Professor Sam Wineburg is the Margaret Jacks Professor of Education and Professor of History (by courtesy) at Stanford University. He is the head of Stanford's doctoral program in history education and is one of the world's leading experts on how history is taught and learned. In 2007 Professor Wineburg was awarded the American Historical Association’s William Gilbert Prize, and in 2008 he received the James Harvey Robinson Prize, for his work on the teaching of history and on teaching innovation. In 2014-2015, Professor Wineburg chaired a visiting committee appointed by Israel's Council for Higher Education to evaluate the performance of the eight faculties and departments of education at Israel's universities.
Before joining the Mandel School for Educational Leadership, Maya Barak served as deputy director of the wages division at the Israel Land Administration and as coordinator of in-service teacher training at the Ministry of Education. She has also worked as a project manager at the Israel Governmental Printing Unit and as a training coordinator at the Pisgah Center in Jerusalem. Maya holds a bachelor’s degree in sociology from the Open University and a master's degree in business administration from Ono Academic College. She also has a diploma in group facilitation from the Adler Institute and a certificate in international tour guiding from the Open University. She is responsible for the day-to-day running of the program of study at the Mandel School for Educational Leadership and for the administrative aspects of relations with the fellows.
Moran Dadon is an administrative assistant at the Mandel School for Educational Leadership. Previously, she coordinated the finances and budgeting of the Mandel Graduate Unit. Before beginning her work for the Mandel Foundation, Moran was the personal assistant to the chief marketing director of Arpal. Prior to that, she managed the nationwide Ziva D`or design studio. Moran holds a bachelor's degree in business management with a specialization in human resources, and a master's degree in business with a specialization in marketing, both from the Center for Academic Studies in Or Yehuda.
Prior to joining the Mandel School for Educational Leadership in 2017, Netta served as summer camps and shlichim coordinator for the Jewish Agency, and even served herself as a Jewish Agency emissary in a Reform summer camp in North America twice. She has a bachelor’s degree in English language and literature from the Hebrew University of Jerusalem, where she is currently completing her master’s degree in the same field. Netta also received certification as a horseback riding instructor from the Wingate Institute. She has worked as a translator and editor of academic, marketing, and literary content as well.
Yana Nacht has experience in managing social programs and leading multi-system and cross-sectoral change processes, and is extensively involved in public activities. Before joining the Mandel School for Educational Leadership as facilitator of its graduate community, Yana was director of the Mahalach Foundation, which helps non-profit organizations develop self-generating income. In this capacity, she oversaw the establishment of a graduate forum, and supported dozens of directors of nonprofits through processes of organizational change. Prior to that, Yana held several managerial positions in the social and educational arenas, including director of a youth education program at the Jewish Federation of Greater Los Angeles and director of the Center for Entrepreneurship in Education of the Bat Yam municipality. Yana holds a bachelor’s degree in political science and Middle Eastern history and a master’s degree in educational administration and leadership, both from Tel Aviv University, and has a teaching diploma from the Kibbutzim College of Education.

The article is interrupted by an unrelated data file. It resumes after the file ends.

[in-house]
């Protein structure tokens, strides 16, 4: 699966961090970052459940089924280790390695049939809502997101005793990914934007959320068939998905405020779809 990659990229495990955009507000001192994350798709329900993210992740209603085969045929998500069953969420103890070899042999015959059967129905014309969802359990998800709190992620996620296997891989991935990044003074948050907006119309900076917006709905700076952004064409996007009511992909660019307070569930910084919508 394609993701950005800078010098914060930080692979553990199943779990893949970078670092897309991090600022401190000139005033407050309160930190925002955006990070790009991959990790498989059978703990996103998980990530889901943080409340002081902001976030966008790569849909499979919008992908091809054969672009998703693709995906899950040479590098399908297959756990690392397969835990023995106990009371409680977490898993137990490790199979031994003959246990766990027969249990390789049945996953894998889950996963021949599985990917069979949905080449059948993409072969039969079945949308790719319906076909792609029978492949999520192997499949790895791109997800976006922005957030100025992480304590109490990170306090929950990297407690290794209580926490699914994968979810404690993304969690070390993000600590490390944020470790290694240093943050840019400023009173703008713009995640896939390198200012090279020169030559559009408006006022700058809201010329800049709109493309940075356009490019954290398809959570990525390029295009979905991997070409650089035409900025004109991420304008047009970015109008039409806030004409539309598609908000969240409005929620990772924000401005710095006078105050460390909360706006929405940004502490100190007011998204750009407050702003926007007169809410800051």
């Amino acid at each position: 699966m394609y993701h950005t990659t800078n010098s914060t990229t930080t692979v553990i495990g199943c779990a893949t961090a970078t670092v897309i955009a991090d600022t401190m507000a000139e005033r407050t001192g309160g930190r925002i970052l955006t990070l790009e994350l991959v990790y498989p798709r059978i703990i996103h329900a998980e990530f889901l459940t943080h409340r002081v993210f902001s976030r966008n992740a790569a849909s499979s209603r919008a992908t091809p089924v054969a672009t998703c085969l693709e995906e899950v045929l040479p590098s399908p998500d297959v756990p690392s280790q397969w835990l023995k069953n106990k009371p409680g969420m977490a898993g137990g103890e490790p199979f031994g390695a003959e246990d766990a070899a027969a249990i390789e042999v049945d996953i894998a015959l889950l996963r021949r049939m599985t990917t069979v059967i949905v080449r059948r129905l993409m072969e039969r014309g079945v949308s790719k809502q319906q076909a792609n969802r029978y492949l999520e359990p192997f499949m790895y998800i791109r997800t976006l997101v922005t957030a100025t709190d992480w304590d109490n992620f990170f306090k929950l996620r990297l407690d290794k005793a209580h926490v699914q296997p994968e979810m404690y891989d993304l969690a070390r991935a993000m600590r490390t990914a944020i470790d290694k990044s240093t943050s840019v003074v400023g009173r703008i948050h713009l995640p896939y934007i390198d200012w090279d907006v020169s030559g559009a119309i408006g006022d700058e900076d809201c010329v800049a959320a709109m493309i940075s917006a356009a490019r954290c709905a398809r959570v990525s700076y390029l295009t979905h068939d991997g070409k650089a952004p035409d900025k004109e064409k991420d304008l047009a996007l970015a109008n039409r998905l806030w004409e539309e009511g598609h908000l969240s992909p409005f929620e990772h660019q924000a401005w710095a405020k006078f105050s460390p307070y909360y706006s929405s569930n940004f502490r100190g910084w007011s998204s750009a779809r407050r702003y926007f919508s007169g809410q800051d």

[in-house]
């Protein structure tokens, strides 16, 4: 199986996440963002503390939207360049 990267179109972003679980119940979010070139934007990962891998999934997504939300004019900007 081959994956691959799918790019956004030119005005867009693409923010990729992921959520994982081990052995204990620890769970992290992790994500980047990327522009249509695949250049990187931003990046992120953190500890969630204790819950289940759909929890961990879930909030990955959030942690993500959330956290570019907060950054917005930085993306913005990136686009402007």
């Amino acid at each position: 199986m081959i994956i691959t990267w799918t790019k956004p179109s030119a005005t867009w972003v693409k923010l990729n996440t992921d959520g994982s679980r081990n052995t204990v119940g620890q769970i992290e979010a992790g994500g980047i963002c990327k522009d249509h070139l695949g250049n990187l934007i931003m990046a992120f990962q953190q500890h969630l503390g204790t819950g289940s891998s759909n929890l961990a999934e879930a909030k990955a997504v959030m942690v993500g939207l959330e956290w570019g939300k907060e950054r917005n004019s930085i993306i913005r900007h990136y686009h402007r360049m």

Micah Sapir is a research and development assistant at the Mandel School for Educational Leadership. He holds a master's degree in sociology of education from the Hebrew University of Jerusalem and a bachelor's degree in gender and sexuality studies and education studies from Yale University. Prior to joining Mandel, Micah was a research intern at the Israel Democracy Institute, and worked as a research assistant and teaching assistant at the Hebrew University of Jerusalem, where he also served as the coordinator of external relations at the NCJW Research Institute for Innovation in Education. Micah is the conductor of the Jerusalem chapter of HaZamir: The International Jewish Teen Choir, and he performs as a singer and pianist.
Before joining the Mandel School for Educational Leadership, Ester Dana Dahan served as assistant to the deputy CFO of Israel’s Council for Higher Education and worked as a production assistant for Channel 2 news and for the Knesset Channel. She holds a bachelor’s degree in communications and sociology (cum laude) from the Open University and a master’s degree in entrepreneurship and innovation (academic track) from the College of Management Academic Studies in Rishon Lezion. Ester also studies at the Netiv Bina religious seminary.
Gilli Stern is a graduate of the Sauvé Scholars fellowship program in Montreal, a joint venture of McGill University and the Canadian government. A copywriter and advertising professional, he owns a website development company in Jerusalem. Over the years, Gilli has also worked as a screenwriter, a news producer for Channel 10, and a producer of “Din VeCheshbon,” an award-winning investigative TV show. Gilli is a licensed tour guide, having completed the Israeli Ministry of Tourism course at the University of Haifa. He manages the digital learning system of the Mandel School for Educational Leadership.